One of the things that I find the most fascinating about the game of baseball is the fact that statistical data about the performance of players and teams is actually meaningful. This is so largely because the kinds of things being measured -- whether a team wins or loses, how many balls and strikes a pitcher throws, what percentage of the time a player gets on base as opposed to making an out -- involve a repetition of the same basic actions a sufficient number of times that random fluctuations cancel out. Players do the same basic things enough times that over the course of a season their ability to do those things (like get the bat on the ball, throw a strike, and so forth) will be reflected in their numbers.
For example, every "plate appearance" that a batter has over the course of a season is roughly similar to every other plate appearance in its basic contours, and over the course of a 162-game season the average player can expect to come to the plate about 500 times -- a sufficiently "large n" that saying that a batter has an on-base percentage of .446 and a slugging percentage of .536 is a meaningful statement.1 Contrast this to "football statistics," which are based on a regular season of only 16 games; players rarely get sufficient chances to do things like catch passes and rush for yardage to make meaningful quantitative comparisons possible. This doesn't stop people from making those comparisons, and playing "fantasy football" based on them, but I'll keep my statistics operating in realms where they make some sense, thank you very much.
The fact that baseball statistics are meaningful allows observers of the game to conduct very precise analyses of how well their teams and players are doing. Just for kicks, this morning I plugged some numbers into a spreadsheet to make a rudimentary calculation not about which teams were doing the best in terms of wins and losses -- that information is readily available in any major newspaper, and all over the web (for instance, here) -- but about which teams were performing most efficiently. I took information about the 2005 payrolls of all 30 major league teams from this site, and had Excel calculate approximately how much money each team was paying for each of the wins it had thus far achieved this season.2
The results are interesting, although I won't bore you with all of the details. The important results are these:
- the Yankees have the most expensive wins, at $2,571,689.10 per win; the Devil Rays have the cheapest, at $498,447.13. This is not a major surprise, since the Yankees' overall payroll is about seven times as large as the Devil Rays' payroll.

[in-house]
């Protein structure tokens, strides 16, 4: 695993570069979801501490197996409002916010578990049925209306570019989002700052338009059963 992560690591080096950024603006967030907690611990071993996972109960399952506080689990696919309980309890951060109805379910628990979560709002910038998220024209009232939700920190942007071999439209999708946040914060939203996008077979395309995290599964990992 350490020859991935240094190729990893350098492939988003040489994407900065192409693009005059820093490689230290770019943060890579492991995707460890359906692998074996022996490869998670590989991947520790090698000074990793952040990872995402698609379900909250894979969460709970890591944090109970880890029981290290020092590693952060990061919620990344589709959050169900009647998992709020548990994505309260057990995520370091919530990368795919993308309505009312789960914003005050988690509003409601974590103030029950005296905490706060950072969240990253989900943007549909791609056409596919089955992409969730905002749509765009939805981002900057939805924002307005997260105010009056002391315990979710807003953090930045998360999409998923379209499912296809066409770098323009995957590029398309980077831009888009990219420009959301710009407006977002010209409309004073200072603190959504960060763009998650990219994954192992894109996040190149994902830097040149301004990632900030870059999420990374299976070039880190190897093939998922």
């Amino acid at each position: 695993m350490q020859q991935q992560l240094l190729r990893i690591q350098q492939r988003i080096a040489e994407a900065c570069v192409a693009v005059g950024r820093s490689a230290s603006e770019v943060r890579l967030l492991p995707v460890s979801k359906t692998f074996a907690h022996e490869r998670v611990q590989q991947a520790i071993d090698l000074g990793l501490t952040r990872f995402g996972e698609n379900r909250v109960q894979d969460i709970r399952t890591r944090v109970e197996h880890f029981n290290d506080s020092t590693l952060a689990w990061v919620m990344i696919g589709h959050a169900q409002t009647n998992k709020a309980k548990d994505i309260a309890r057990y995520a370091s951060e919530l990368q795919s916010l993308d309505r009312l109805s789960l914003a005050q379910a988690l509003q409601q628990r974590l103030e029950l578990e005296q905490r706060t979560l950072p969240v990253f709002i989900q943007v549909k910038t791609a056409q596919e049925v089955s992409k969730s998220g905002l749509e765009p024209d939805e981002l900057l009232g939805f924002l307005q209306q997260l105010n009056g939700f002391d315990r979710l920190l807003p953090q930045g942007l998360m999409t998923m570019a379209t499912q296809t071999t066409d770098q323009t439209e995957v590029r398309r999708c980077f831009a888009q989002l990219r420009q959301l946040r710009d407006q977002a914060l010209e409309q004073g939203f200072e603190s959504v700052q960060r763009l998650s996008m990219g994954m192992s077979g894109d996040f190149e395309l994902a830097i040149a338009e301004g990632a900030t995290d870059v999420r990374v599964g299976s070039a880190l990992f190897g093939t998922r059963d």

- what is surprising is that the Yankees are paying almost twice as much for a win as the next team in the list, the Boston Red Sox. And the Red Sox are doing better than the Yankees in the overall win-loss standings.
- of the teams whose winning percentage is .500 or greater, the three teams paying the least for their wins thus far this season are the Toronto Blue Jays ($535,243.19), the Washington Nationals ($568,748.94), and the Minnesota Twins ($574,432.48). The payrolls for all three teams are in the bottom third of all major league teams.
The analysis also demonstrates, pretty concretely, that simply spending money on a baseball team doesn't guarantee you success. You also have to use that salary efficiently, and get sufficient bang for your buck. The Yankees are spending about $208 million and thus far have a 27-27 win-loss record; the Nationals' total payroll is about $48.5 million, and their record is 29-26. Put another way, the Nationals are spending 1.171% of their salary for each win, while the Yankees are spending 1.235%; the difference may not look like much, but over a 162-game season, minor variations between teams and players translate into major differences.
The fascinating thing is that in baseball we can determine precisely how much difference these things make. I'd be very resistant to running numbers like this in most other situations, but in baseball, bring on the quantitative analysis!
1 On-base percentage measures how often a batter reaches base successfully, whether through getting a hit or drawing a walk or being hit by a pitch; slugging percentage measures the total number of bases that a player reaches in all of his at bats; details on basic baseball stats can be found here. The specific numbers that I used for this example are Nick Johnson's stats for the present season. The "500 at-bats" figure is approximately the minimum number of at-bats required to qualify for a batting title under the present 162-game regular-season schedule. 2 We're approximately 1/3 of the way through the season at the moment, so if we divide each team's salary by 3 and then divide that number by the number of wins, we get the effective "price per win" that each team is paying -- note that this does not include the salaries for managers, coaches, etc., but is limited to the combined salaries of all the players on the team's payroll.